Habitual offender sentenced to 6 years in prison for catalytic converter thefts
A local habitual offender was sentenced to six years in prison followed by eight years of probation Monday after pleading guilty to multiple break-ins involving the thefts of catalytic converters last year.
William Henry Bagby, 35, who lists a Central Avenue address, pleaded guilty in Garland County Circuit Court to one felony count of theft of property and 12 felony counts of breaking or entering and was sentenced to 14 years in prison, with eight years suspended, and ordered to pay $14,000 in restitution in the form of a civil judgment.
An accomplice, Angela Jo Johnson, 44, of Hot Springs, had pleaded guilty on Sept. 8, 2022, to one count of criminal mischief, one count of theft of property and 12 counts of breaking or entering and was sentenced to six years’ supervised probation. A petition to revoke her probation was later filed and a warrant for her arrest has been issued.
Bagby is classified as a habitual offender having been previously convicted on June 17, 2019, of possession of meth with purpose to deliver, and three counts of possession of drug paraphernalia, all felonies.
According to the probable cause affidavits, on April 22, 2022, shortly before 11 a.m., Garland County sheriff’s deputies were dispatched to Tillery’s Towing and Used Cars, 190 Extrusion Place, regarding a 911 call about a theft.
They arrived to find the caller detaining a male sus- pect, identified as Bagby. A computer check showed Bagby had active warrants, so he was taken into custody. The caller noted a female accomplice with red hair, later identified as Johnson, had fled the scene just prior to the deputies arriving.
Investigators responded and questioned Bagby after reading him his rights. He admitted he and Johnson had been on the property “multiple times over the past several days” cutting catalytic converters out of vehicles which they later sold at scrap yards.
Bagby willingly guided the investigators around the lot and pointed out each of the vehicles he took parts from and which he entered. The total number of vehicles broken into was 12, with parts stolen including 10 catalytic converters, two radiators, one alternator and one tension rod.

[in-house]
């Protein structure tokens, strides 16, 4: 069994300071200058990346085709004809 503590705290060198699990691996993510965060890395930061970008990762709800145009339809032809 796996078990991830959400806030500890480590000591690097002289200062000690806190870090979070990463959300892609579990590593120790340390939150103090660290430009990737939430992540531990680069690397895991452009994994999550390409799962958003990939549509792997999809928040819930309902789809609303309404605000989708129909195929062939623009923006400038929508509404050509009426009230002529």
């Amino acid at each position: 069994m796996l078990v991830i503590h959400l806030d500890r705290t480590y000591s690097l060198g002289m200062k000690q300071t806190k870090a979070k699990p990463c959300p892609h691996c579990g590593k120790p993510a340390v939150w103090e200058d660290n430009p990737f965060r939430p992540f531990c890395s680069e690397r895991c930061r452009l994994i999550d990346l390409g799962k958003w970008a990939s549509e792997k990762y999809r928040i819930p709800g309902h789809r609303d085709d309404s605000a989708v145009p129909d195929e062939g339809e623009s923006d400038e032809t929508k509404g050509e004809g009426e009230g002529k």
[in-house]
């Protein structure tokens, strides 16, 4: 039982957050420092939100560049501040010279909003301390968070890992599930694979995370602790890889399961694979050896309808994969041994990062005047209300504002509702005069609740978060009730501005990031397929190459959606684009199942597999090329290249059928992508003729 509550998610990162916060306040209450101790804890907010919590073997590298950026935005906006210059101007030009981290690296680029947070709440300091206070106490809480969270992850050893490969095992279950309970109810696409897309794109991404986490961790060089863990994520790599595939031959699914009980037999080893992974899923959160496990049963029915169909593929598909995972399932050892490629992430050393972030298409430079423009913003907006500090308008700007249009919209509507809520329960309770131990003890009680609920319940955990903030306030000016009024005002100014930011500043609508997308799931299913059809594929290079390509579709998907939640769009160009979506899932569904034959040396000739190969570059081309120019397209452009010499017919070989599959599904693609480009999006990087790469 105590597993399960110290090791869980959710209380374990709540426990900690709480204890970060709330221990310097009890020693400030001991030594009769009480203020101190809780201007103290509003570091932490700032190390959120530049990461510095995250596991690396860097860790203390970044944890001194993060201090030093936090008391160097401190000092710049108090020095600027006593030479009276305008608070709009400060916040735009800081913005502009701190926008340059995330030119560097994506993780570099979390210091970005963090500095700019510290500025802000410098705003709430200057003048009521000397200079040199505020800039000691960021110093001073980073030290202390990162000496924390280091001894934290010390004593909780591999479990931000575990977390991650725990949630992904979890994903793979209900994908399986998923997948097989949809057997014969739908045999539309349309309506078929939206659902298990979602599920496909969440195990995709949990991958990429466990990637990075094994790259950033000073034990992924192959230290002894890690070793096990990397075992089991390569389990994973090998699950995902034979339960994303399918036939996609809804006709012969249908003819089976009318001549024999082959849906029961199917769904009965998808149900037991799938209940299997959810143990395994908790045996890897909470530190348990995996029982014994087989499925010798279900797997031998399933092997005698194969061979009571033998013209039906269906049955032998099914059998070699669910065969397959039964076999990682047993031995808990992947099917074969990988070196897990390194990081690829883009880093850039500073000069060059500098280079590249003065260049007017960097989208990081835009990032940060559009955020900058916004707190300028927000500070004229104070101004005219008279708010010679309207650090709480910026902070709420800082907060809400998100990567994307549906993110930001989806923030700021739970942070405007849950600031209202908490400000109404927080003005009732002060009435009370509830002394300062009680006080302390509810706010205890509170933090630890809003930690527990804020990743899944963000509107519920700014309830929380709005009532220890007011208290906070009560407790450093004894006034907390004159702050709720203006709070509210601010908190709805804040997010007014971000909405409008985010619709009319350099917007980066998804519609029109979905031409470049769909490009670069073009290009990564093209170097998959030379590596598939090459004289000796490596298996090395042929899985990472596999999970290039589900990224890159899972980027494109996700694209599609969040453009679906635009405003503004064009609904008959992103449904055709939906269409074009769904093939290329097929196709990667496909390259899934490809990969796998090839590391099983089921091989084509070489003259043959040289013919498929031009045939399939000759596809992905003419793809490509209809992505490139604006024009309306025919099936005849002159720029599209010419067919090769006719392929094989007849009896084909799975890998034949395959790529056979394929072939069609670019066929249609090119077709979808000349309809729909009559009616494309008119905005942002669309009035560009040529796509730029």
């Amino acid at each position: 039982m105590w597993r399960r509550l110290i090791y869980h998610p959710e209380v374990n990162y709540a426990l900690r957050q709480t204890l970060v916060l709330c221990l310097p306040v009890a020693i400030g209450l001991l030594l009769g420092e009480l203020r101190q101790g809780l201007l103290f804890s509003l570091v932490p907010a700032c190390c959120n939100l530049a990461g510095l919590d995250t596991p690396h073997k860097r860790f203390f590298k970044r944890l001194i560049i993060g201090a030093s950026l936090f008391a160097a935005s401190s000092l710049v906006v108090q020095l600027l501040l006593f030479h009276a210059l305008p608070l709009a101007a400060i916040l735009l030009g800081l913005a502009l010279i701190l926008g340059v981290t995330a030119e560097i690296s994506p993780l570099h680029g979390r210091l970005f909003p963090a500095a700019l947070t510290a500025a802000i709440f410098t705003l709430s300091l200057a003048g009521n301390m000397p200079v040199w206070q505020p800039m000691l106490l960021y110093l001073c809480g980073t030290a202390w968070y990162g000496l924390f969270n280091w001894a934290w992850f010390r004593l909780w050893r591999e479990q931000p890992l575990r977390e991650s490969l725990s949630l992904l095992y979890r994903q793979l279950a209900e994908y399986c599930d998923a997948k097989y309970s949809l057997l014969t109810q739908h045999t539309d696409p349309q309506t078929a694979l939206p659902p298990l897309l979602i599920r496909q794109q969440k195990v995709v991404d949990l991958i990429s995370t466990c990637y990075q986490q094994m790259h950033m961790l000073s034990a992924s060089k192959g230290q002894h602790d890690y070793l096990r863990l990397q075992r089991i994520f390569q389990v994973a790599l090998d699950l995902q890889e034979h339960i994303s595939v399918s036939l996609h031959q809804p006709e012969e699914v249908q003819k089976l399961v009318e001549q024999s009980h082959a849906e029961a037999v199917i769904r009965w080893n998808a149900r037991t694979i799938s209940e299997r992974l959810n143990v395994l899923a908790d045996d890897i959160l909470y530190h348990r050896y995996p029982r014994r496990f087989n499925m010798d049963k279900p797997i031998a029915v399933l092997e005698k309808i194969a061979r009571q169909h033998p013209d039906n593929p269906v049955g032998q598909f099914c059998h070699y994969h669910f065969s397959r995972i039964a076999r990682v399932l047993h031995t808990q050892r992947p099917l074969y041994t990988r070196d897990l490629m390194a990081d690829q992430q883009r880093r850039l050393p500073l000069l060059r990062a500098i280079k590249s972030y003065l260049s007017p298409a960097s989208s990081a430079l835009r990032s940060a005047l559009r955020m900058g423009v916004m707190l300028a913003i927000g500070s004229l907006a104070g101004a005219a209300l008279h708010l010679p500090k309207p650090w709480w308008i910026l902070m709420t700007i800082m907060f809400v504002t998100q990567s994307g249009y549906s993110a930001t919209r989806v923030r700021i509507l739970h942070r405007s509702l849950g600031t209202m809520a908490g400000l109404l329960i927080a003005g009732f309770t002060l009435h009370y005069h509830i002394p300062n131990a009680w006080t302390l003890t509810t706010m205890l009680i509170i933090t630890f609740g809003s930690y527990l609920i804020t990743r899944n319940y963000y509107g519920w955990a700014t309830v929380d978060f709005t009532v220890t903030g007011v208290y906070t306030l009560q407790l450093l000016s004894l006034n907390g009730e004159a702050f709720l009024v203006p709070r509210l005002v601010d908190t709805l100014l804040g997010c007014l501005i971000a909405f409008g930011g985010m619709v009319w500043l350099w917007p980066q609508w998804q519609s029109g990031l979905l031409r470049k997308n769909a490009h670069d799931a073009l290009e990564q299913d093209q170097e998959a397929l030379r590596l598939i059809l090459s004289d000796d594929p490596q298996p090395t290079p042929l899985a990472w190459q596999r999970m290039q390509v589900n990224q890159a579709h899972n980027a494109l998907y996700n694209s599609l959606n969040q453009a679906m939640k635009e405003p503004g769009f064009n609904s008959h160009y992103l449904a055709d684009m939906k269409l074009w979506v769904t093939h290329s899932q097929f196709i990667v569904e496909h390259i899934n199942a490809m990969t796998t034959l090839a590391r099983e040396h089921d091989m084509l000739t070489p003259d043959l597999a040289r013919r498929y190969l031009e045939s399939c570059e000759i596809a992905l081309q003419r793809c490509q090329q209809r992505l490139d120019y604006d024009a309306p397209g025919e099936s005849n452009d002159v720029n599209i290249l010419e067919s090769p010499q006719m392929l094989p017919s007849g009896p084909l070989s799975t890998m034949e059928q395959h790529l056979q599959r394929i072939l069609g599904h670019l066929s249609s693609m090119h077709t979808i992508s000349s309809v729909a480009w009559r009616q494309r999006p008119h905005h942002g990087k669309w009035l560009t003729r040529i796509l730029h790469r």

When asked, Bagby said Johnson didn’t remove any of the car parts, but she did get into each car and “pilfered” through them. He noted the two of them had been “back and forth between the lot, scrap yard and his home” over the preceding days.
Around each of the vehicles Bagby admitted removing the converters from, investigators noted trenches dug in the dirt allowing access to the undercarriages. Bagby stated he had dug the trenches using shovels he found on the property. He also identified various tools found near his car, a silver Impala, as belonging to him.
Investigators also found two catalytic converters at the scene that had recently been removed.
The caller estimated the damage to the 12 vehicles at $12,000 and the value of the parts taken at $2,000.
Shortly after 2:30 p.m., deputies were dispatched to the Garland County Fairgrounds, 4831 Malvern Ave., which is in the immediate area of Extrusion Place, regarding a female spotted there who matched the description of Johnson.
The deputies located Johnson and took her into custody without incident. When questioned later, Johnson admitted she and Bagby had been on the property on Extrusion Place multiple times and she “acted as a lookout” for Bagby while he removed car parts from various vehicles.
She denied removing any of the car parts, but admitted to entering multiple vehicles and “taking change from them.”